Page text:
Shipping your paramotor
Parajet can help getting a good price on the shipping if you send them as a group. The price will depend on the number of you who want to use this and how heavy your machines are.
You need to pack your machine yourself for customs and get it to Parajet for Thursday 24th of September. This leaves lots of room for customs to slow things downs. It will be sent with UPS and it takes about 5 days in transit.
Make sure you attach a clearly visible sheet of paper well stuck down (preferably in something waterproof) on the box with Icarus Trophy and Your name written down.
Based on 2 pallets taking 200kg each (about 5 paramotors) UPS have given a quote of £3,000 return. Which could be as little as £300 return per paramotor based on 10 machines going.
If you need packing material and a box, Parajet can sell them to you at cost. £50 for a V3 and £35 for a Zenith
If you just want to ship it back but will be flying in with it in the hold...
At the finish line those nice people at BlackHawk Paramotors will have packaging and boxes on hand at cost price. Customs rules mean that you must package your kit up yourself. BlackHawk will then organise getting your precious kit shipped back home.
A 'ball-park' figure for this is around $400 (plus packaging materials)- but this obviously depends on where you are shipping to..
As hold luggage
One way to transport your paramotor is as hold luggage. You will need to clean out all of the fuel etc... So speak to your airline before hand.
There have been some dramas getting machines into the States with customs wondering what the hell it is. They have the authority to impound it, but this is the cheapest and if it goes to plan the easiest solution.
If you are flying back with you paramotor this won't be a problem as they generally don't care what is leaving the States.
A quick guide to prepping your bird for stowing in the hold
(Much respect to the late Dean Eldridge who's advice most of this is)
Although not the easiest things to transport and get checked onto an airline, travelling with your paramotor is not impossible, but there are a number of issues worth considering.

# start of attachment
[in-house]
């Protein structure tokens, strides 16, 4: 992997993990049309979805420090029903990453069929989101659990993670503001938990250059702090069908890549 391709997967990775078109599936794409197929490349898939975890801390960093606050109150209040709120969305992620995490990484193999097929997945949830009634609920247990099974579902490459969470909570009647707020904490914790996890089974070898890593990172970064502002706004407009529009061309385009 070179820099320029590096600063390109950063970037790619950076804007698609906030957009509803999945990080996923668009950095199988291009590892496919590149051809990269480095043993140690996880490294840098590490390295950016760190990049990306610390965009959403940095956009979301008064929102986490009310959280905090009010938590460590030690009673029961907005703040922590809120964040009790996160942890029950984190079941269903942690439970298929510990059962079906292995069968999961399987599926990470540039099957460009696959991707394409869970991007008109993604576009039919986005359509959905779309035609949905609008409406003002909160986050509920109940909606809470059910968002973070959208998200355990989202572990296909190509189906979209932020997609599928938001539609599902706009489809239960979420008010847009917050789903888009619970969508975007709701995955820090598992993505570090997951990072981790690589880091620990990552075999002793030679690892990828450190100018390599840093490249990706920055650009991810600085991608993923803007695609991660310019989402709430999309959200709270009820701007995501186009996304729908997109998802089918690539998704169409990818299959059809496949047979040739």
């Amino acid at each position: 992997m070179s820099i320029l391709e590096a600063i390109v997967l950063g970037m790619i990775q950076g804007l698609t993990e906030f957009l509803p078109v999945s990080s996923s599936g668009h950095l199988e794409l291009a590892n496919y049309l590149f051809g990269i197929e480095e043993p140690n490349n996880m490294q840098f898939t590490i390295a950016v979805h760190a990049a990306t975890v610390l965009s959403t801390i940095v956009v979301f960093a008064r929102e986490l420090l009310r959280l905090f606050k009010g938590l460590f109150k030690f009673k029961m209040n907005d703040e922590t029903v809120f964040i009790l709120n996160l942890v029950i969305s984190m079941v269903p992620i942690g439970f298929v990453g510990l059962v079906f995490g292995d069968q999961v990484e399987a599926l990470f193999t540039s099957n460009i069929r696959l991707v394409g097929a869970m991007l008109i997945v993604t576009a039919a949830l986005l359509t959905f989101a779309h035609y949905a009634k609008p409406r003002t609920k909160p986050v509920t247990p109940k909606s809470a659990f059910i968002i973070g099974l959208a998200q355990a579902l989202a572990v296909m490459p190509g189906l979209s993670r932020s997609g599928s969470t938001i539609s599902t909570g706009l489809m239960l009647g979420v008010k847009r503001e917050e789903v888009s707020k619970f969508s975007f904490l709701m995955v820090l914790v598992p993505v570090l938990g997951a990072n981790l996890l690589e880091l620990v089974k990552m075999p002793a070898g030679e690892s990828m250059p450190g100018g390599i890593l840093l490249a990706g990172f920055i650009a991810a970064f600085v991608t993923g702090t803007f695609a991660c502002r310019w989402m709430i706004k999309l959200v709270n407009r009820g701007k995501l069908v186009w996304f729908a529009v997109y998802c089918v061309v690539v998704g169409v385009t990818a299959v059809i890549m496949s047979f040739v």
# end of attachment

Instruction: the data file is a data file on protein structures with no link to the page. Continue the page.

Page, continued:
Try to find a route with the least number of stop offs (less baggage handling and less opportunity for it to be thrown around like a sack of potatoes). Also check your airline’s baggage allowance. Usually 32kg per bag is the maximum so think about how you will dismantle your machine and weigh its various sections to work out how many bags you will need.
More than the usual amount of dismantling will need to happen. You may need to remove the exhaust, fuel tank, reduction drive and possible the entire engine.
Start with the box you are going to fly with. Obviously you can make it more convenient to handle by splitting it down into bags you can easily move, but that will take more unbolting.
You may already have the box the your machine was delivered in but if not your manufacturer can probably send you one at cost.
Cleaning and packing
Everything needs to be cleaned so absolutely no petrol can be detected by eye or nose. That’s not so easy. So start by running your engine dry before the stripping begins. It might be easiest to get a new set of fuel lines and priming bulbs to take with you to make sure they are free of any fuel.
Wash out the fuel tank with water and washing up liquid and leave to dry fully. This may take a day. Make sure there is no washing up liquid residue when it dries so rinse it well.
Clean the rest of the components with aerosol carburettor or brake cleaner. This cleans out all the oily shit without leaving a residue.
Take out the spark plug and leave the piston chamber to dry out before taping up the hole.
Bag up all the other parts individually such as the exhaust, carb, airbox etc… Try to use clear plastic wrapping or bags so any curious customs officials can see what you have without ripping up all your careful packing.
Make sure you pack everything into the bag or box with as much foam for when some bored baggage handler wangs it at a concrete floor.
When you check in go and get it wrapped by one of those hand cellophane wrapping machines.
It’s best not to write anything on the side saying propellers or engines that might make people curious. When you check in just describe it as sports equipment.
You may look a bit odd walking out of the baggage claim with a ton of giant unmarked boxes. This might make customs more interested in you. Just be friendly and honest. It’s your kit for personal use and they should only really care about people bringing stuff in to sell.
A warning about checking paramotors into U.S. bound flights
Although paramotor pilots in the states "get away with it" regularly, the intent of the law is that nothing hazardous be brought onto an aircraft. This is the specific document that outlines the FAA regulations about hazardous materials on airplane. Our friend Jeff Goin tells this story of a pilot who was traveling in from overseas and didn't get it clean enough, who had to defend himself from a violation of the law.